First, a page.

Advertisement

WITH GOV. ARNOLD Schwarzenegger heading to China this...

November 13, 2005|Jock O'Connell | Jock O'Connell is an international business consultant.

WITH GOV. ARNOLD Schwarzenegger heading to China this week with a handpicked posse of corporate executives, business lobbyists and administration officials, it's pertinent to ask an impertinent question: What, apart from self-promotion, is achieved when California's governors globetrot?

The answer is: Not a lot.

Steve Maviglio, Gov. Gray Davis' former press secretary, conceded as much to a Times reporter in March: "If you look at the tangible results," Maviglio said, "not much comes out of a gubernatorial visit."

A 2003 report published by the Federal Reserve Bank of Minneapolis observed: "State-led trade missions tend to generate more heat and light than fire -- more media attention and photo ops than actual increases in exports that create new jobs."

Why the paucity of bankable deals?

For starters, having the state's chief executive along for the ride fundamentally tilts a trade mission away from commercial objectives. Such trade missions are crafted to show the state's governor in a flattering light while performing on an exotic stage. Serious businesspeople are advised not to get in the way of the photographers.

Then there's the fact -- always disconcerting to those on the receiving end of such missions -- that a governor's entourage is usually infested with political cronies and other opportunists who are probably more interested in pending legislative business back home than in developing real business opportunities abroad. With so many folks along mainly for an extended schmooze with the governor, is it any wonder that foreign government officials and business leaders don't expect much from these visits?

Gubernatorial trade missions, in short, are primarily about the governor and only incidentally about commerce. That's precisely why no California governor has ever dared stick taxpayers with their entire tab.

Heading up a trade mission emerged as a more or less obligatory gubernatorial function during the mid-1980s, when a U.S. trade deficit (modest by today's standards) became a political issue for the first time in the post-World War II era. The deficit spawned doubts about the ability of U.S. industry to compete internationally, especially against government-subsidized companies in Asia and Europe. So unnerved was public opinion that politicians sought out roles to play.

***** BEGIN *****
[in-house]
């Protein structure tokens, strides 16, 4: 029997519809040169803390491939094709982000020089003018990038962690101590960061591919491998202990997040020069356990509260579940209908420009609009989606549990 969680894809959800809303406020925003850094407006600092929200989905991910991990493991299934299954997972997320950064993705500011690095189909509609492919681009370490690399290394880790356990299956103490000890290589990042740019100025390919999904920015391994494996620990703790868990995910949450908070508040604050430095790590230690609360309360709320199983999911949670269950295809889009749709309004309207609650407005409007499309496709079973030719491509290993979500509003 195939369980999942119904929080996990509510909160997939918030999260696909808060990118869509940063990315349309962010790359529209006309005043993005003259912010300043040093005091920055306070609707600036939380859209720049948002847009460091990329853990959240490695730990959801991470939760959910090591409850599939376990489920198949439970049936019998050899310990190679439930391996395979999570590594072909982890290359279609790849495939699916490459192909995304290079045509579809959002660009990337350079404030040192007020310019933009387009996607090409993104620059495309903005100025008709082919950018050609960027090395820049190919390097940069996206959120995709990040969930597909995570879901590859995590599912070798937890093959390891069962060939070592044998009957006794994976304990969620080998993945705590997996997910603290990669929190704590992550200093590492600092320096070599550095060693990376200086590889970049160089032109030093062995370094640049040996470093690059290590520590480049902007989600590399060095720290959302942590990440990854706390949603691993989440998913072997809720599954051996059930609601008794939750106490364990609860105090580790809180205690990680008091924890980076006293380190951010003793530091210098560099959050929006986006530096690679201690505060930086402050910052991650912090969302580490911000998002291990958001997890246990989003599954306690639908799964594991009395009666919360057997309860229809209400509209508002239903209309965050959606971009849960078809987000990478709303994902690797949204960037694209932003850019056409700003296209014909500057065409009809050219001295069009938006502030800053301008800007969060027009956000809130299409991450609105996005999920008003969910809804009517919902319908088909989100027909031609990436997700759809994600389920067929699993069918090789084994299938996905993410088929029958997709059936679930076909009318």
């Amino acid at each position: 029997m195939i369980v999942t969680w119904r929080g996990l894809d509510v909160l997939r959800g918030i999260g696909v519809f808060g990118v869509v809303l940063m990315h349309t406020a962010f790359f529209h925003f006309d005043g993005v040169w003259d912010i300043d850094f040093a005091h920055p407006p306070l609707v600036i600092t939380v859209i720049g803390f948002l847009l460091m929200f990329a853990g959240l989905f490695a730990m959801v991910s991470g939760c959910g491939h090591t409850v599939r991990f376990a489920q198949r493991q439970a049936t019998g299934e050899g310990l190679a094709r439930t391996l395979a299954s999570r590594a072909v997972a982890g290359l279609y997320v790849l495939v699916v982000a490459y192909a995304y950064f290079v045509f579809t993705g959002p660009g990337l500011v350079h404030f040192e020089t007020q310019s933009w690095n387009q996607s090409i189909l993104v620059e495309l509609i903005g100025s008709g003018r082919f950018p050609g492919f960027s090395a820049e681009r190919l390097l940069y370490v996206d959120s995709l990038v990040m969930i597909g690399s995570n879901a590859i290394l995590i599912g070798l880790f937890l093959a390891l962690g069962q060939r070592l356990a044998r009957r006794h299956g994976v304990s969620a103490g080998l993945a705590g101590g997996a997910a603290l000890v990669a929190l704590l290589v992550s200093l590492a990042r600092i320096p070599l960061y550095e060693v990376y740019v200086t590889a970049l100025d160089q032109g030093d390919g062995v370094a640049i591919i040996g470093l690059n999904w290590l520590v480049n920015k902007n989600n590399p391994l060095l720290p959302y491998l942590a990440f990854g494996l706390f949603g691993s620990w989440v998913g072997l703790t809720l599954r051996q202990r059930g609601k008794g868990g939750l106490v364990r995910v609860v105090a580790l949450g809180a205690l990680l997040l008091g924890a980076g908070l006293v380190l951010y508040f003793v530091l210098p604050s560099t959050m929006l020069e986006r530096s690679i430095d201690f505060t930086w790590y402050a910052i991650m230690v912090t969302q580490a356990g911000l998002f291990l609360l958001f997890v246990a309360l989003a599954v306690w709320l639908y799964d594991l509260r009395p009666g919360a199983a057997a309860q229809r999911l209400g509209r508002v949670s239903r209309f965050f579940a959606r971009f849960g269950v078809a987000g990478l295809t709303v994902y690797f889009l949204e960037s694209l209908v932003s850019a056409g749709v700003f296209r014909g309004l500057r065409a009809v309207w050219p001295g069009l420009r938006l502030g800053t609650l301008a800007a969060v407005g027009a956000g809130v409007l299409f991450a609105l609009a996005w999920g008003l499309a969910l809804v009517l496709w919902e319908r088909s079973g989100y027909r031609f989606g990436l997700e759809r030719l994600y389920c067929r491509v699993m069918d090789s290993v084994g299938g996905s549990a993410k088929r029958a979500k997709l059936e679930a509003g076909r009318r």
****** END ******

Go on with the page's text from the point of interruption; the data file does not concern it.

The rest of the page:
States across the country adopted "Buy America" procurement practices, opened dozens of trade-promotion offices around the world and began dispatching their leading politicians like so many Commodore Perrys on missions to pry open markets overseas. Even conservatives -- including California Gov. George Deukmejian, who overcame his laissez-faire instincts -- joined the cavalcade of junketers.

Since then, California governors have periodically journeyed abroad without much evidence of accomplishment. Arguably, the most successful gubernatorial trip outside the country was the symbolic call that Gray Davis paid on Mexican President Ernesto Zedillo after Davis' inauguration in 1999. The trip restored a measure of civility and respect to a bilateral relationship frayed by Gov. Pete Wilson's embrace of the anti-immigrant Proposition 187 in 1994.

Even if they gave it their best effort, big-state governors don't make any appreciable difference by personally promoting exports or soliciting foreign investment dollars.

Consider the context. The oft-repeated claim that California ranks among the world's half-dozen or so largest economies scarcely does justice to the reality of a complex industrial dynamo that generates more than $1.6 trillion a year in economic activity. On an average day, the estimated 55,000 California companies involved in exporting ship $315 million in merchandise abroad. In addition, the state's service exports average between $140 million and $150 million a day. Against this backdrop of private-sector heavy lifting, whatever "deals" a governor typically announces after a trade mission tend to be underwhelming.

As for soliciting foreign direct investment -- the type that builds manufacturing plants or otherwise employs American workers -- California governors are doubly handicapped. This state has historically refused to cough up the often grotesquely lavish financial inducements, tax breaks and anti-union laws other states use to lure foreign investment dollars. And business lobbying groups, such as the California Chamber of Commerce, have for years squawked so loudly about the state's reputedly inhospitable business climate that they have probably persuaded much of the world not to invest in the Golden State.

Schwarzenegger's aides insist that the governor's celebrity status will open doors for California businesses. Yet, his star power abroad cuts two ways. The neo-Wagnerian theatricality of a Schwarzenegger appearance can be off-putting, especially where business relationships are customarily -- and patiently -- nurtured in private.

Advertisement
Los Angeles Times Articles
|
|
|